But are they really so obvious? In fact not - several of them have subtle aspects to their definition which are contrary to intuition.

In particular, "contains" (and its converse "within") has an aspect of its definition which may produce unexpected behaviour. This quirk can be expressed as "Polygons do not contain their boundary". More precisely, the definition of contains is:

Geometry A contains Geometry B iff no points of B lie in the exterior of A, and at least one point of the interior of B lies in the interior of A

That last clause causes the trap - because of it, a LineString which is completely contained in the boundary of a Polygon is not considered to be contained in that Polygon!

This behaviour could easily trip up someone who is simply trying to find all LineStrings which have no points outside a given Polygon. In fact, this is probably the most common usage of contains. For this reason it's useful to define another predicate called covers, which has the intuitively expected semantics:

Geometry A covers Geometry B iff no points of B lie in the exterior of A

Its converse coveredBy is also useful as well. It's a bit of a mystery why OGC did not define this predicate. In any case, Oracle Spatial does provide this predicate. I have added it to JTS as well.

There's a further bonus to defining the covers predicate. It is much easier to optimize the common use case:

covers(Rectangle, Geometry)

All that is necessary to determine this condition is to perform a simple bounding box comparison. This is not possible with contains, because even if the bounding box of Geometry is covered by the Rectangle, a further expensive operation is required to test if the Geometry lies wholly in the boundary of the Rectangle (in which case the predicate fails).

Covers "simplifies" the defintion of contains by making it more general (inclusive). There's another possibility as well, which is to simplify in the direction of being less inclusive. This would produce a predicate which might be called containsProperly, with the definition:

Geometry A containsProperly Geometry B iff all points of B lie in the interior of A

Interestingly, some recent work I'm doing indicates that this predicate might play a very useful role - but that's a story for another post.

References

DE-9IM: Clementini, Eliseo, Di Felice, and van Osstrom; "A Small Set of Formal Topological Relationships Suitable for End-User Interaction," D. Abel and B.C. Ooi (Ed.),

*Advances in Spatial Database—Third International Symposium. SSD '93*. LNCS 692. Pp. 277-295.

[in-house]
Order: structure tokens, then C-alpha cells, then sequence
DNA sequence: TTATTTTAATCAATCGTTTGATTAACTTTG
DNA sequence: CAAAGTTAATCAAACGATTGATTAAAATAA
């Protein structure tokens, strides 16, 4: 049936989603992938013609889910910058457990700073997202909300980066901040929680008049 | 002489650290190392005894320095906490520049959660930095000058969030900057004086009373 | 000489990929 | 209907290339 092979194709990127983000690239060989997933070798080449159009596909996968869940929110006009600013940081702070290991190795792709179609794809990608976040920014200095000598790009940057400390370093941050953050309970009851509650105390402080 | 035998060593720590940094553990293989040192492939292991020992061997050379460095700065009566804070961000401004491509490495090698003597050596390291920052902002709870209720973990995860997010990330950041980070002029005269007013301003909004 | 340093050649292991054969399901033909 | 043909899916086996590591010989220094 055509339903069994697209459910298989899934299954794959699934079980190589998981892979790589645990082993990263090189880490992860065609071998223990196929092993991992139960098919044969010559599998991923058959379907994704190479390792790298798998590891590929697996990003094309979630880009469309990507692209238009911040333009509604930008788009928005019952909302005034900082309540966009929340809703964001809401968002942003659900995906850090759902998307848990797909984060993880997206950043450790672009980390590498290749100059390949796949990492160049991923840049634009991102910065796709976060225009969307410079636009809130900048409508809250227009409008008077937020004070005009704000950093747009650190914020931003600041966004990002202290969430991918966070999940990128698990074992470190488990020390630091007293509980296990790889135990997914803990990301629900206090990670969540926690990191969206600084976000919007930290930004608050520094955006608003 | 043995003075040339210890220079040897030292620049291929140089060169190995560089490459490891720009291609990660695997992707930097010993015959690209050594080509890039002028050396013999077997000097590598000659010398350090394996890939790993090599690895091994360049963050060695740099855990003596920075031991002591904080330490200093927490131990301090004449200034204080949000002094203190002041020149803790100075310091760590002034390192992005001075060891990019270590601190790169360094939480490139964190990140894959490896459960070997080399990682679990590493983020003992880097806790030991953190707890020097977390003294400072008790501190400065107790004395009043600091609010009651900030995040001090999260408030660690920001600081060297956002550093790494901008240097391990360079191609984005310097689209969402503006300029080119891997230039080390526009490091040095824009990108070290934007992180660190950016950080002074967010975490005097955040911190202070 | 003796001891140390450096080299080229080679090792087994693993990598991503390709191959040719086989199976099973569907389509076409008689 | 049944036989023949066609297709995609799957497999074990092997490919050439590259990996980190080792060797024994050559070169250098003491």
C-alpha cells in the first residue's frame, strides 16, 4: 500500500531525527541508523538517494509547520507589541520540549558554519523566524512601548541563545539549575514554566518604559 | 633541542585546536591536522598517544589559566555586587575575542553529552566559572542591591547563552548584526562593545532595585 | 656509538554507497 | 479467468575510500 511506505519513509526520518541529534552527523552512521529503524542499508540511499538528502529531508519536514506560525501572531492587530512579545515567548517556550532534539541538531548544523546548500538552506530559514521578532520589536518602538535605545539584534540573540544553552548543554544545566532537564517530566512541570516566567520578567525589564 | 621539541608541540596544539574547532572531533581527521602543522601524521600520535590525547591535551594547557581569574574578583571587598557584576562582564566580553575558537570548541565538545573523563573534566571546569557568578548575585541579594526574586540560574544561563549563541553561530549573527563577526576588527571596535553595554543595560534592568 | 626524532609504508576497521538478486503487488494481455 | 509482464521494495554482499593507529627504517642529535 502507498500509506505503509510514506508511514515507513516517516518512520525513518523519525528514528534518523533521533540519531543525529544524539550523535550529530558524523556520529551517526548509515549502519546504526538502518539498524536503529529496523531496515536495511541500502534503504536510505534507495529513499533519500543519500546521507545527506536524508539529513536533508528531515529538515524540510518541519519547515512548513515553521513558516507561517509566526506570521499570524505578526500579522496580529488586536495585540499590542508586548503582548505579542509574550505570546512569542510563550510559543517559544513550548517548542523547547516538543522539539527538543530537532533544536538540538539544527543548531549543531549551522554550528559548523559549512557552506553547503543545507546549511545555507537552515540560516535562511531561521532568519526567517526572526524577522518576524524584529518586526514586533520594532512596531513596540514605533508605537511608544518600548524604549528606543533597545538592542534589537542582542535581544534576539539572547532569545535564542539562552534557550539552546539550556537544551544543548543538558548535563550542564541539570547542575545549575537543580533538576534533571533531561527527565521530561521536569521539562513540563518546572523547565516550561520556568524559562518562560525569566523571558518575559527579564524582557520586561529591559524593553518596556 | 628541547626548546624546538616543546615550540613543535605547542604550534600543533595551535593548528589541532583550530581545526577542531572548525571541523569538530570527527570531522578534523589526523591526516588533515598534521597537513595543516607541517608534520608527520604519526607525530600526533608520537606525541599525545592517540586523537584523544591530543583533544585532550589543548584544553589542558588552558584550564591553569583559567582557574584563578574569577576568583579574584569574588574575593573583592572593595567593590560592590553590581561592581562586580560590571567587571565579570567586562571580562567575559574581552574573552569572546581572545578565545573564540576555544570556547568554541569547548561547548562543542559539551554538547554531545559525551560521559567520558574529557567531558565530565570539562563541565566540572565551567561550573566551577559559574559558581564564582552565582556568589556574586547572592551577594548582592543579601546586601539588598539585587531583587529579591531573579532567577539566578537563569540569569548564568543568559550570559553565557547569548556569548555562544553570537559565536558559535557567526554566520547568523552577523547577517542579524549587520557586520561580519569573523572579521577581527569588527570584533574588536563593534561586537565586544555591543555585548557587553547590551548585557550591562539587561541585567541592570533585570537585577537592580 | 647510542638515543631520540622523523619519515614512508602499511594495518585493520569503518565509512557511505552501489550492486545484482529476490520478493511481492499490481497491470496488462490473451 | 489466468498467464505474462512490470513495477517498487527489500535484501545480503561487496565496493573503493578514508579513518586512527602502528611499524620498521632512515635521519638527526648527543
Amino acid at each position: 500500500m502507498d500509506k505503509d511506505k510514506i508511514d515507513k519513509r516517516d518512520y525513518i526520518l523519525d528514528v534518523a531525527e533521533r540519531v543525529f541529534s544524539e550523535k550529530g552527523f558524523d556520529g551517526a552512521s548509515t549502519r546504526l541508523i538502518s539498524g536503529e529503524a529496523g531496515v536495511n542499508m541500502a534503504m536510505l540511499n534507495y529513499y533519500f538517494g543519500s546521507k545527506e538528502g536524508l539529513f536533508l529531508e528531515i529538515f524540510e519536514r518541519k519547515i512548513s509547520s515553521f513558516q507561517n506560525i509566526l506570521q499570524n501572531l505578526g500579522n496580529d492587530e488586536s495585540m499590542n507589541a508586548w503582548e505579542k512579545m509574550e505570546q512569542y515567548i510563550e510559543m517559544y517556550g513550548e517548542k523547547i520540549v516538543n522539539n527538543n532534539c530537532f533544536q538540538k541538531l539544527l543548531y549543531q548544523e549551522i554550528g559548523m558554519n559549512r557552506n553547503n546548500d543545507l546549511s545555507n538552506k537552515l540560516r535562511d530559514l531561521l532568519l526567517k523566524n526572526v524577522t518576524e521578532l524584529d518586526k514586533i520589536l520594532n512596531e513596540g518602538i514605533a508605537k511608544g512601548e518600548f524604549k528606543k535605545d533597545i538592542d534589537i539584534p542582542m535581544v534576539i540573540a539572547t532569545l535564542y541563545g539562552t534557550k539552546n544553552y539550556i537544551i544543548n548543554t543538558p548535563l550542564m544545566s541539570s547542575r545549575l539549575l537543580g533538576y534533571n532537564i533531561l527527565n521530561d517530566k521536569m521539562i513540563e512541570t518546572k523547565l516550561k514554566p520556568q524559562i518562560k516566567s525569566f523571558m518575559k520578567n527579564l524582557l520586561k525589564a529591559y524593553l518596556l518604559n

9 Intersection model: M. J. Egenhofer and J. Herring; "Categorizing binary topological relationships between regions, lines, and points in geographic databases,"

*Tech. Report, Department of Surveying Engineering*, University of Maine, Orono, ME 1991.

## 5 comments:

Oracle seems to have a different understanding of 'Covers':

COVERS: The interior of one object is completely contained in the interior or the boundary of the other object and their boundaries intersect.http://download.oracle.com/docs/cd/E11882_01/appdev.112/e11830/sdo_intro.htm#i880253

Yes, good point. I'd overlooked that detail in their definition. And it looks like their definition follows the original proposal by Egenhofer in

Point-Set Topological Spatial Relations.But I have to say that the Egenhofer definitions seem to be pedantic rather than actually useful. I can't imagine when I'd use the Oracle definition, whereas I think the JTS definition of "covers" is obviously useful (for reasons I explained in the post. Plus it's more efficient to execute.

So I'm not really inclined to change it...

You were not exactly correct when you wrote "Geometry A covers Geometry B iff no points of B lie in the exterior of A". The Javadoc of Geometry.covers in JTS says there is an exception: "If either geometry is empty, the value of this predicate is false." (Without the exception, the predicate would also be true whenever B is empty.) I think that's the counter-intuitive thing about "covers". Or at least contradicting the expectation that "contains" and "covers" mean the same as in set theory (ubiquitous in modern mathematics). ("Contains" has unfortunately also other reasons why it doesn't work as in set theory, even if we identify a geometry with the set of its interior points.) Without this exception, the definition of "covers" would also be simpler in terms of the DE-9IM matrices (one mask matrix needed instead of four), so I wonder, why this exception was added to the standard (it comes from OGC standard, does it?).

@Jaan,

Actually the condition "covers is false if either geometry is empty" was something I added. The OGC SFS spec doesn't explicitly define the result if either geometry is empty - I guess they intend it to be determined by the mathematical definition.

This may have been a mistake... I agree that it makes sense that covers should be true if B is empty. This agrees with the mathematical description.

I think this leads to a DE-9IM pattern of ******FF* - do you agree?

Yes, ******FF* is what I meant. Then indeed "A covers B" always means "B is a subset of A" if a geometric object is regarded as the set of its interior and boundary points. I think this definition would be more regular (then e. g. if A covers B and C then A also covers their intersection). But actually I don't remember having problems with it in practice (maybe haven't applied covers to empty geometry). We have used JTS in many projects, as it is an indispensable tool when handling polygons in Java, with good performance — thank you for the effort!

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